Sometimes it is hard for me to communicate, and I will try to communicate

that to you. You can find me on instagram @vahnsuhn.

Jonathan Caragay-Cook
Content Editor


I am a multi-ethnic, second-generation Filipino-American born and raised in New Jersey, which is located on colonized Lenni-Lenape land. When I identify as bi-racial, it’s mostly to let others know my parents are in an interracial relationship because in reality, I pass as white in most places. Which has afforded me a lot of privilege to get to the point I’ve reached.

Three years ago, I moved to Montreal on unceded Kanien’kehá:ka land to study at Concordia University. I can now proudly (and surprisingly) say I graduated this past spring. When I wasn’t in class, I was killing free time working as an editor for The Link publication, one of the independent student media outlets at the university. I worked there for my first two years as a news editor and then as editor-in-chief in my final year. My work has also appeared in Vice Sports and the Montreal Gazette.

Follow me on Twitter @hiimbiracial.

Photo by Sigrid Patterson.

Elysse Cloma
Visuals Editor

I am a second-generation Filipinx womxn living on unceded Coast Salish Territory. I care about representation, and I value the impact of sharing our experiences with each other. Growing up, I instantly latched on to Asian women on screen....Sook-Yin Lee and Hannah Sung, you mean a lot to me.

I work with digital media to tell stories. My stake in re:asian is about connection; to feel connected, to connect people, and to collectively develop a media platform with a critical dialogue on Asian diasporic experiences.

Subhanya Sivajothy
Copy Editor


My name is Subhanya Sivajothy, and I use she/her pronouns. I currently live in Tio’tia:ke (Montreal) where I am a student at McGill University. However, I’m originally from Toronto - traditional territories of the Huron-Wendat, the Seneca, and the Mississaugas of the Credit River. I grew up in Scarborough - a strange and beautifully diverse enclave in Toronto; my family and ancestors are from Sri Lanka. I read and write to explore cultural gaps and flows. I’m currently thinking about the relationships that we have to the landscapes and nature around us, and how legacies of war, migration and displacement affect those relationships.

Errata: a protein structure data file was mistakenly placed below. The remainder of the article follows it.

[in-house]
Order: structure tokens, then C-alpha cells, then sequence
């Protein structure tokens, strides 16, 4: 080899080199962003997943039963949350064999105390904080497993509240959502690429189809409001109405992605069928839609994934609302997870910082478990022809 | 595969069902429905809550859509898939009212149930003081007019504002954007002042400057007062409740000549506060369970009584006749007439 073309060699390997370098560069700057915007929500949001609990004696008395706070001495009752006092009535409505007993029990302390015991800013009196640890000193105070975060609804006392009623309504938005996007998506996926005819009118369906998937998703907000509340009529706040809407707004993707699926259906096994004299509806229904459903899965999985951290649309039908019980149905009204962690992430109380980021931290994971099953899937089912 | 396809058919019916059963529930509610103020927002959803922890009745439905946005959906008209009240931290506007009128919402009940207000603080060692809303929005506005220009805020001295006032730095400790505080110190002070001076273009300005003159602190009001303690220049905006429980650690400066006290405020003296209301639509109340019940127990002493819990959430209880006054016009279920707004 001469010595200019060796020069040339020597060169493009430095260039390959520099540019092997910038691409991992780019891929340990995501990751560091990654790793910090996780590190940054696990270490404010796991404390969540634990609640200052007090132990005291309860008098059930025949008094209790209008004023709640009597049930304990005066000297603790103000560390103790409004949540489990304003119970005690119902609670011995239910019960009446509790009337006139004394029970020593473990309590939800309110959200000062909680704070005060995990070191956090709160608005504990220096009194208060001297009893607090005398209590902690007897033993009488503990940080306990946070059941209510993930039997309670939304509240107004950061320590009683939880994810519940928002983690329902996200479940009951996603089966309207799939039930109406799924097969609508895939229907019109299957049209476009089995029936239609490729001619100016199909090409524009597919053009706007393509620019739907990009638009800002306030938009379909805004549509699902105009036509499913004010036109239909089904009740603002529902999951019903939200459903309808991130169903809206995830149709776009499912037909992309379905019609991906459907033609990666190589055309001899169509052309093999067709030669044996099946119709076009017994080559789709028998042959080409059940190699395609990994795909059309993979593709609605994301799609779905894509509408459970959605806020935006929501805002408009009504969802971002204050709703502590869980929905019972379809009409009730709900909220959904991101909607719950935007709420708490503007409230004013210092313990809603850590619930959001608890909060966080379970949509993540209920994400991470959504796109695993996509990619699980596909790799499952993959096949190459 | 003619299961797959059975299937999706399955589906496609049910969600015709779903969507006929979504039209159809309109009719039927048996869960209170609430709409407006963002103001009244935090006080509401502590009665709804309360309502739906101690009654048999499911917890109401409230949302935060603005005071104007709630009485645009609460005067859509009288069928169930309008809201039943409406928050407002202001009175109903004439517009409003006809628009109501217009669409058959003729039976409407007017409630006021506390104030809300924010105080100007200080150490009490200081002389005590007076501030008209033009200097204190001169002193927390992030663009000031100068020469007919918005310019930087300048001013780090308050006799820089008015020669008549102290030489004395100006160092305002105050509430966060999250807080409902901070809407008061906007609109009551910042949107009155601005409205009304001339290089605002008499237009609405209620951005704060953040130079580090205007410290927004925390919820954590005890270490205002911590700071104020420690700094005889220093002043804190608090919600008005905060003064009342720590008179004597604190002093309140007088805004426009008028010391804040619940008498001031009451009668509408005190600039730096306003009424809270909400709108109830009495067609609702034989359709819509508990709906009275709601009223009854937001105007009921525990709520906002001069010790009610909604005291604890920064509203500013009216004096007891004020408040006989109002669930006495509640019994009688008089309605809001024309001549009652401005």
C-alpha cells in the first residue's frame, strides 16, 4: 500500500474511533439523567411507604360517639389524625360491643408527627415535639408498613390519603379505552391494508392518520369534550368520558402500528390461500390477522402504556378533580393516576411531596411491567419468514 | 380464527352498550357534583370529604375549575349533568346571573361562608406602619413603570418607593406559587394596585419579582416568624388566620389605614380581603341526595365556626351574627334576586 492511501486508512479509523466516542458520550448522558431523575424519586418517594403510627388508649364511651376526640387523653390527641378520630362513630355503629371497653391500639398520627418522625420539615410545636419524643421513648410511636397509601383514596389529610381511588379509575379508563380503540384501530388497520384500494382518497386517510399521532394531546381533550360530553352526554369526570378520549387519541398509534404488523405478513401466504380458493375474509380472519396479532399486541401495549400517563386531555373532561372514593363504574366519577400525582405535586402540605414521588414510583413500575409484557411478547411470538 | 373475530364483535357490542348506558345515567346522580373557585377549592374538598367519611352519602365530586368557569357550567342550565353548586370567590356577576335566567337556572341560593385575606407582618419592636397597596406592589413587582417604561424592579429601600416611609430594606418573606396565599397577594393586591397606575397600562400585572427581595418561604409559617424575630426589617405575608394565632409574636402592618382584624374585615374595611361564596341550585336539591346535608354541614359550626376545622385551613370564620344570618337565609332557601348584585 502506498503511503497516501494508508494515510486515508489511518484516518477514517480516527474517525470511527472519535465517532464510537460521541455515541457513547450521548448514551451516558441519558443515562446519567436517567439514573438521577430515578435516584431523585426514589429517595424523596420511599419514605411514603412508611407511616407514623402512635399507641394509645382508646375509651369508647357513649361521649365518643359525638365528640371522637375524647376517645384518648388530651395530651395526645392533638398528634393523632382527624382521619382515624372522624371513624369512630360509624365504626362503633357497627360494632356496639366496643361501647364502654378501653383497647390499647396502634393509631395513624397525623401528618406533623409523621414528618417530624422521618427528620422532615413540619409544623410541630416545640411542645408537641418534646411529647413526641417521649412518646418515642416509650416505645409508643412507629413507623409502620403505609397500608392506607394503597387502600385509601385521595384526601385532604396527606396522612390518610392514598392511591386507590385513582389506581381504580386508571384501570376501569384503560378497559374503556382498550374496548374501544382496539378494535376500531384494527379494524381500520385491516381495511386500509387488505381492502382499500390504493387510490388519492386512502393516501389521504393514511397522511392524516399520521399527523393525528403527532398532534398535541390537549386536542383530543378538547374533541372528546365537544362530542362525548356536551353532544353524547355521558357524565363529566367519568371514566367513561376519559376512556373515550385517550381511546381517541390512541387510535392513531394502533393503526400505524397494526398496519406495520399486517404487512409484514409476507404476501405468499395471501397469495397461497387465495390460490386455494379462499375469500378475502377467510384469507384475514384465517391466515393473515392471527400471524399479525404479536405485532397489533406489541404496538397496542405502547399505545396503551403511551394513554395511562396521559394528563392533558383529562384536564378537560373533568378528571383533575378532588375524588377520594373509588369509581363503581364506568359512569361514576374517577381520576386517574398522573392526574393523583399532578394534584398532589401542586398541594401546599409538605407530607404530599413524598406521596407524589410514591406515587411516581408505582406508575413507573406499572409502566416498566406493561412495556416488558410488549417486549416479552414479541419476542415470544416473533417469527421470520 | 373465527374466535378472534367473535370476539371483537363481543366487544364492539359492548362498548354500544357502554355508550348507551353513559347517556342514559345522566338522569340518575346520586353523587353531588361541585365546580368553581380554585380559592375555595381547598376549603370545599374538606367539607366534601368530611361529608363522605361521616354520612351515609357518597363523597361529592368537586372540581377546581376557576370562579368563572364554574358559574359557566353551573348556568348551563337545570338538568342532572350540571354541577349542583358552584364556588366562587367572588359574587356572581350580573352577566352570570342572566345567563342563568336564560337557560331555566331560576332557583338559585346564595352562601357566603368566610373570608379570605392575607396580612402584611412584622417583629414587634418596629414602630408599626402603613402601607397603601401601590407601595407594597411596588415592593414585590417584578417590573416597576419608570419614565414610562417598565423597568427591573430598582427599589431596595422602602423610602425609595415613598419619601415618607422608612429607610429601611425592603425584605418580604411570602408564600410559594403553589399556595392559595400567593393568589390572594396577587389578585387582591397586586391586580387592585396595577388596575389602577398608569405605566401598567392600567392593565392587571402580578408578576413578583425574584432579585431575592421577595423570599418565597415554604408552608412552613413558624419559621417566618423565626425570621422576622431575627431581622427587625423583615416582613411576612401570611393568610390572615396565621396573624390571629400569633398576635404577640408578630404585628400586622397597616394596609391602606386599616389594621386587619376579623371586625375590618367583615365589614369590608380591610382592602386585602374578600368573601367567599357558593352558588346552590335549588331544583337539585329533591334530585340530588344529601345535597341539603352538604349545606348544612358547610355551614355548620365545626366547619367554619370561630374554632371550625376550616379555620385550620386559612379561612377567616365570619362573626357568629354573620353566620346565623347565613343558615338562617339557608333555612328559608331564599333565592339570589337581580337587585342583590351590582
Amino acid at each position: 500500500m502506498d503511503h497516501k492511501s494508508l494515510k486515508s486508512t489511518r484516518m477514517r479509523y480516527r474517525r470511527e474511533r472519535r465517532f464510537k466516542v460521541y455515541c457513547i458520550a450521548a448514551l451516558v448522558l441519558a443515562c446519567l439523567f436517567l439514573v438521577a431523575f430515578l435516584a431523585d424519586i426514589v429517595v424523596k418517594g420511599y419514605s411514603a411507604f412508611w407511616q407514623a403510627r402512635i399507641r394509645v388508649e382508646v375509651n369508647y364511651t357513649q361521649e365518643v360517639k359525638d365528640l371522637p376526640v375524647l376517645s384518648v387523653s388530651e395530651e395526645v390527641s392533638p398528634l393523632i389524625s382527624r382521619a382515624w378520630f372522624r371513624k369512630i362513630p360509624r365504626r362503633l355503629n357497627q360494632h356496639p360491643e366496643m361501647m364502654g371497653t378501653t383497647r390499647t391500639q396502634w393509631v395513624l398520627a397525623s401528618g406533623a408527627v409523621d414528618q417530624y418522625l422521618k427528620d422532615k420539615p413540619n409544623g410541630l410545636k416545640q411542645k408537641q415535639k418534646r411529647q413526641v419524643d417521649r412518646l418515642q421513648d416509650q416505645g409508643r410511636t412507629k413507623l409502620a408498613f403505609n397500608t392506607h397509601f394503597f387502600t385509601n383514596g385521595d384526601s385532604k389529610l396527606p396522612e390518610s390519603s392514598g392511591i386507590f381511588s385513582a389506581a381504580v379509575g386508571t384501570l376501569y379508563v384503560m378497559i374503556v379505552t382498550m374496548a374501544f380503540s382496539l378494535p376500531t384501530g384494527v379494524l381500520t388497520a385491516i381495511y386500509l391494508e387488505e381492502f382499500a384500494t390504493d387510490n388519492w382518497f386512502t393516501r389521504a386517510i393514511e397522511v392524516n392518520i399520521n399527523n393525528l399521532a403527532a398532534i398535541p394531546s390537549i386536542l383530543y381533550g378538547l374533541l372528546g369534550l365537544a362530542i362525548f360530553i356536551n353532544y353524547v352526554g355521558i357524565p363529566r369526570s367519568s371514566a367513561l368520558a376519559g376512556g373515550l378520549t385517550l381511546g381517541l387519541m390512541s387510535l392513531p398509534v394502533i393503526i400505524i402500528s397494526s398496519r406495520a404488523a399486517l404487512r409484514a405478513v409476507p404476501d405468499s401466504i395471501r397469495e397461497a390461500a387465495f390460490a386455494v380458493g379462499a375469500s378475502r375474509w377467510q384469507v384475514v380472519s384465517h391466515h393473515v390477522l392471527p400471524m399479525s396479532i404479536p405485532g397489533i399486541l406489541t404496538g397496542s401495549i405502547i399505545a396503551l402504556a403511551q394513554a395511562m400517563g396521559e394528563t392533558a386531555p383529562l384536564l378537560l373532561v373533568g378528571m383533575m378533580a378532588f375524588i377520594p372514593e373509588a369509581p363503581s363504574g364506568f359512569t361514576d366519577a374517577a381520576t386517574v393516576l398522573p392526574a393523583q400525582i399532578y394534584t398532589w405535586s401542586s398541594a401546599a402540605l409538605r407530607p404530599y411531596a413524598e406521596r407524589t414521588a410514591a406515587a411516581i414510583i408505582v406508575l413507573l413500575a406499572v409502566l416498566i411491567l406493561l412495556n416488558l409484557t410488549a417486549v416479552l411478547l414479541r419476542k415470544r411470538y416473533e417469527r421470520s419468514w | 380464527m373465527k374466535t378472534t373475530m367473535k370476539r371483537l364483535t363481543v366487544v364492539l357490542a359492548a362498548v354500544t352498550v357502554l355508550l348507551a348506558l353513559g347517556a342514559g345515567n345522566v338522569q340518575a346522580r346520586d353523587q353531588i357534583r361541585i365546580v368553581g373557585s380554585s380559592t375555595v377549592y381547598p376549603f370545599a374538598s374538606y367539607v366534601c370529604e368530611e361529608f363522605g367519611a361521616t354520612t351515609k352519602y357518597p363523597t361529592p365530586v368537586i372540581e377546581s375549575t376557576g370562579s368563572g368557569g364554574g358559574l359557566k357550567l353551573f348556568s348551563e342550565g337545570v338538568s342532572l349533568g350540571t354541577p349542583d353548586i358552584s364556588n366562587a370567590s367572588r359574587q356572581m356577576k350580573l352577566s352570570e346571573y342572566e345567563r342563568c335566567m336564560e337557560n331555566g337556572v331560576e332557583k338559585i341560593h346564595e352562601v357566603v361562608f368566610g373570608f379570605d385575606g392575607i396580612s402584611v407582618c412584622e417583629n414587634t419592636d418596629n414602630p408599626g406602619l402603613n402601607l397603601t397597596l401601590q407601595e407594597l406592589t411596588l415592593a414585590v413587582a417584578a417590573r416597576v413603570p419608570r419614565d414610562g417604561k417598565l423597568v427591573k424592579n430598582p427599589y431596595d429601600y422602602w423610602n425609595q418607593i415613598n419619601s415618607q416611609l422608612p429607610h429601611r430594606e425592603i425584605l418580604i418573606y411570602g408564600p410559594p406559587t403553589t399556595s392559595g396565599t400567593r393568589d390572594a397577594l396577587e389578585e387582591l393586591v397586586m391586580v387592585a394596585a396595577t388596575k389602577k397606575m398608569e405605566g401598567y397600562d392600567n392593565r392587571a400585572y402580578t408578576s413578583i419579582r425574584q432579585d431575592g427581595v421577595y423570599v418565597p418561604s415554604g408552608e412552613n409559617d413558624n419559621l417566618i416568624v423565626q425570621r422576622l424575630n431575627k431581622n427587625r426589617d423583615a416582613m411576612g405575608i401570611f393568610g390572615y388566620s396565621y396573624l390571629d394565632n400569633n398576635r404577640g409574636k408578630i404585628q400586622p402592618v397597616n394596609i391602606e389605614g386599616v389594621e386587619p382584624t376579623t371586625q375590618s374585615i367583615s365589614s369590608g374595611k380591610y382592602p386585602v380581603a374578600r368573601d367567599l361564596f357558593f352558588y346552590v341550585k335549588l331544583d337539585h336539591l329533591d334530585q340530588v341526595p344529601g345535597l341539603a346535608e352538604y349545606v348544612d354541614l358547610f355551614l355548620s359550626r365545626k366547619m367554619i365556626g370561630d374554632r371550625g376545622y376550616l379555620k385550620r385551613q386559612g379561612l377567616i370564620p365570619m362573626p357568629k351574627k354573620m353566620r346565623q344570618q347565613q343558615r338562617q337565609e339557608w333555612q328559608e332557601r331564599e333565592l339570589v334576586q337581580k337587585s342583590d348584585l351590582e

Claire Tran
Web and Social Editor

Claire Tran photo (1).png

I’m a first generation Vietnamese American woman, passionate about accessible education, indie rock music, and public transportation. Originally from Northern California, I’m still trying to figure out how to survive Boston blizzards. I study journalism, political science, and public health, and hope to tell multimedia stories internationally after graduation. I interned with NBC News last summer and now I work for an investigative reporting nonprofit. Every once in a while, I cook a huge dinner for all of my 23 housemates in my chaotic but supportive women’s co-op. Tweet me about your favorite song or the best french fries you’ve ever eaten.